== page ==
You can’t call yourself a close friend of mine if you don’t know that I have a passion for law. Not criminal matters but civil matters. A family member would often joke and say all that is needed to stop me in my tracks of doing anything is a gavel and I am immediately distracted. I confess there is some truth to this.
I know however why I became interested in the subject because having grown up during apartheid, I wanted to know what my rights were in the event that I was arrested.
Years later I would come to realize that as a poc (person of colour), I had no rights and instead of that being a deterrent I decided to learn about my rights.
When I was in my teens I recall people could get jailed for bad debt and this often put the fear of God into everyone who lived in the townships.
There were 3 types of white people you saw in the township; 1 was a teacher (generally a woman), who had a love of teaching and wanted to “do right” by those receiving Bantu Education which was inferior to what white children had or she was not very good so she could not get a position in a “whites only”school, 2 was the policeman who would always be armed and could often be seen beating or kicking children or throwing teargas if they felt there would be trouble and 3 was the debt collector, who was a white man who sold goods on credit and would collect the monies weekly or monthly based on when people got paid.
Most of the debt collectors would be friendly and kind when first peddling their wares but not as kind when you were unable to pay an instalment. Often the money for debt would be set aside before money for food. People knew the knock because it was loud and it would be accompanied by him belting out his name.
My dad lost his job and wasn’t working when they came knocking one day and he was simply arrested that weekend and thrown in jail for failure to pay. This is one of those memories that’s so vivid in my mind and I do recall my aunt, his sister, going to the local police station on the Monday to get him out. She paid the arrears on his account. When recounting this to a white person years later, I was told it never happened and it couldn’t have been legal. Now I never said his incarceration was legal merely that it happened.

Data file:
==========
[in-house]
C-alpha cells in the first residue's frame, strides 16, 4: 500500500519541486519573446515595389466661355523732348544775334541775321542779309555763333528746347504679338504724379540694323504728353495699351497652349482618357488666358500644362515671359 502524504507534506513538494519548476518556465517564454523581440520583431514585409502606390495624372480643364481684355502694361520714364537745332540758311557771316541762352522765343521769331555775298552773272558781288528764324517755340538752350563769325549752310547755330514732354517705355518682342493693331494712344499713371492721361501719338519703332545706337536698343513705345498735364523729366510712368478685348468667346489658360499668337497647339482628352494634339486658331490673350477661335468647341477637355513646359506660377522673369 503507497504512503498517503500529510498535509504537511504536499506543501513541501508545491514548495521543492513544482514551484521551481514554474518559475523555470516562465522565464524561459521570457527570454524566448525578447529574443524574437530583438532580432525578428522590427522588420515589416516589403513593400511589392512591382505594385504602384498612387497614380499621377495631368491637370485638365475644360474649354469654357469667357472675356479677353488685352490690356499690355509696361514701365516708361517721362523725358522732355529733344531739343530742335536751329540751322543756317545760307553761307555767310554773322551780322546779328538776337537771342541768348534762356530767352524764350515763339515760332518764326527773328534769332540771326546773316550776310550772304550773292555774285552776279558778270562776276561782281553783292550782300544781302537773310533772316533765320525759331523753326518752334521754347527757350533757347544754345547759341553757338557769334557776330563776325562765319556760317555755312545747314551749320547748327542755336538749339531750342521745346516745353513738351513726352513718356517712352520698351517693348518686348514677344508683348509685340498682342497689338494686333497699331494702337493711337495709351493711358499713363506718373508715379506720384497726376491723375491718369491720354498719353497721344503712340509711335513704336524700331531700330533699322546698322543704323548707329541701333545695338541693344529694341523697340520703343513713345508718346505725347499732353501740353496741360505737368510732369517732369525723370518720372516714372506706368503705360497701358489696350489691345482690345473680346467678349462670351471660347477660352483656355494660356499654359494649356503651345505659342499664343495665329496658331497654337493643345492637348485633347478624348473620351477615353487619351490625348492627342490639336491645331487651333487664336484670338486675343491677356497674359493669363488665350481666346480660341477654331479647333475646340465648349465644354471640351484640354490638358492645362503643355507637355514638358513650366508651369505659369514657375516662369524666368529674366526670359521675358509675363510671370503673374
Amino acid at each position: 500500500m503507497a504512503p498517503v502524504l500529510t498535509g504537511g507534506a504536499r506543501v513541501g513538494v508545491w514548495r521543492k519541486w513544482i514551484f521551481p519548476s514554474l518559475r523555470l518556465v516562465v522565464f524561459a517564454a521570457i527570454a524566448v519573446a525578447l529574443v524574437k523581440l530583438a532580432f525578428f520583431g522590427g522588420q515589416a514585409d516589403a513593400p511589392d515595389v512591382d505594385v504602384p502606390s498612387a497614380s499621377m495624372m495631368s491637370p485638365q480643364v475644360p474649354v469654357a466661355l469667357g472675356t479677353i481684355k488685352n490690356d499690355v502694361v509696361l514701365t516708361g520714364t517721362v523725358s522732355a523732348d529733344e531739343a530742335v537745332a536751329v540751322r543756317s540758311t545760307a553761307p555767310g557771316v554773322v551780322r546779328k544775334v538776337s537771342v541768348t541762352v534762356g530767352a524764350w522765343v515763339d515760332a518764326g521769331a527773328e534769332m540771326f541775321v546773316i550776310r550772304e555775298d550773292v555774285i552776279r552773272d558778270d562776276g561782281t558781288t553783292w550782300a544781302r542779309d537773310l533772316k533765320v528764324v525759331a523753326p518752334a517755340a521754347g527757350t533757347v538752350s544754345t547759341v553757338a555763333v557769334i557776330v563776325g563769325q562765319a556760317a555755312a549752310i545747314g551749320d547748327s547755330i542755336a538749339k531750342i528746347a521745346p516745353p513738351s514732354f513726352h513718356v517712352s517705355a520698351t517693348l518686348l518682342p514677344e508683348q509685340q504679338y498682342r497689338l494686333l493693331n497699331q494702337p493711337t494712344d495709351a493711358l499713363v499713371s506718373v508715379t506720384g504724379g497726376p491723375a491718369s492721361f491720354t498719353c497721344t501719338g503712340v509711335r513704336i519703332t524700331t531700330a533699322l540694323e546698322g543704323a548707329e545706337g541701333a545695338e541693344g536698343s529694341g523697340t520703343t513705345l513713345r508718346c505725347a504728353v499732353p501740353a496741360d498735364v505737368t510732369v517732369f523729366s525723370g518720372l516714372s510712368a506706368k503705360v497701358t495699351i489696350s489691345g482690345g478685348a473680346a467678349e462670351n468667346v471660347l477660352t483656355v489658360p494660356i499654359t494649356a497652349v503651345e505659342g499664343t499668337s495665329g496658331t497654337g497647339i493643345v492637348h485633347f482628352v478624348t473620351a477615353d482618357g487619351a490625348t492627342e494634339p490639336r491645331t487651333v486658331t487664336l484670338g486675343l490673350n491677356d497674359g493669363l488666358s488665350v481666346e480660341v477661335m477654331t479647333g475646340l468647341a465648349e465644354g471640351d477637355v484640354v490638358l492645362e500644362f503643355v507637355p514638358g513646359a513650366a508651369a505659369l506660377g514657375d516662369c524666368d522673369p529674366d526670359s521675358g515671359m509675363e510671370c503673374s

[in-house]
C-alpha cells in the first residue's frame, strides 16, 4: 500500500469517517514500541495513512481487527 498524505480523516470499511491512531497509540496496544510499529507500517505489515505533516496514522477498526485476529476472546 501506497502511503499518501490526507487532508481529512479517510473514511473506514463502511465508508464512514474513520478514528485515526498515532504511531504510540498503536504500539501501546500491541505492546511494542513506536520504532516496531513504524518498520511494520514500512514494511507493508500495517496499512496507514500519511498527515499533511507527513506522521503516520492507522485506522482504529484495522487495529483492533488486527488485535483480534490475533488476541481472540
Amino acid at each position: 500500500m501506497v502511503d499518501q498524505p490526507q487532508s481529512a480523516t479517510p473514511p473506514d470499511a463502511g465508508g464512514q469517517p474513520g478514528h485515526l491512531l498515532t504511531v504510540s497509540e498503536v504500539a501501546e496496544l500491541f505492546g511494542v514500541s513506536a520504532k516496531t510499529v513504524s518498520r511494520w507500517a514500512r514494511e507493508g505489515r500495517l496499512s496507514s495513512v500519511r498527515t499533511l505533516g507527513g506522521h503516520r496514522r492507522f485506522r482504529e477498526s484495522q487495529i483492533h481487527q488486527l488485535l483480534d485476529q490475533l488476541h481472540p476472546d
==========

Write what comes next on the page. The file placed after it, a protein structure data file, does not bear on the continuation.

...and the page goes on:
Fast forward years later and I, after having been retrenched and failing to pay my debts, was summoned to the local Magistrates Court under Section 65. There I encountered a few white people who came with their attorneys or files of evidence, I assume to serve as their defense. There were around 80% more poc’s who were there and most of the reasons they were there was for failure to pay school fees, clothing accounts or some loan they made to buy food and for utilities. Most of the people there were older than me and most of them looked intimidated and fearful. The attorney’s working for the Plaintiffs were mostly young and white and extremely rude when dealing with the poc’s. Not all of them but in this instance, most of them.
I then got chatting to an older woman who owed school fees for her two grandchildren. I discovered her daughter had passed away a few years back and the biological father was nowhere to be found. She received a state pension of R980.00 at the time and R270.00 for each child. Not a lot of money when you have to live on that as well. (This was before the no fee schools).
This attorney then called her, gave her the paper to list her income and expenses and said she would be back in 10 minutes but before she left, she told the woman that she would not accept anything less than R500.00 a month to pay what she owes.
R500.00? from the bits of money this woman receives? She explained to the attorney that it was too much and she barely has food and the attorney’s attitude was very disinterested.
The attorney left and the woman turned to me asking for a pen. I explained while giving her the pen that she shouldn’t offer R500.00 as she couldn’t afford it but rather to offer R100 or R50. She was nervous and said that they would throw her in jail and I sat there explaining why it would not happen. The attorney returned and said; “No talking in the court.” She asked the woman what she was going to offer and the woman said R50.00. She then turned to me and warned me not to speak to others in court.
I showed her the sign that read; “No eating or Drinking and No cellphones!” Nothing to do with not talking and anyway court was not in session and the Magistrate wasn’t in our presence.
The woman was allowed to pay the R50.00 she could afford but this same attorney did much the same to most of the elderly poc’s that were present and every time she would insist on an outrageous amount, I would sidle up to the person to discourage them as most of them were on state pensions or disability.
I spent about 4 hours there that day but I left feeling disheartened because it felt as if a different law applied if you weren’t white. I call it the race law because often poc’s particularly the older folk don’t know or understand that they are allowed to speak up and contest or disagree with these young white attorneys. Even more concerning was the worry about who would sit there daily explaining what rights they have?
Laws and citizen’s rights very often isn’t fully understood and the way people were treated depended on what race they were.
How many poc’s are struggling even more once their offer has been made an order of the court?
The numbers are too staggering if I extrapolate it based on my experience and the glimpses I have had.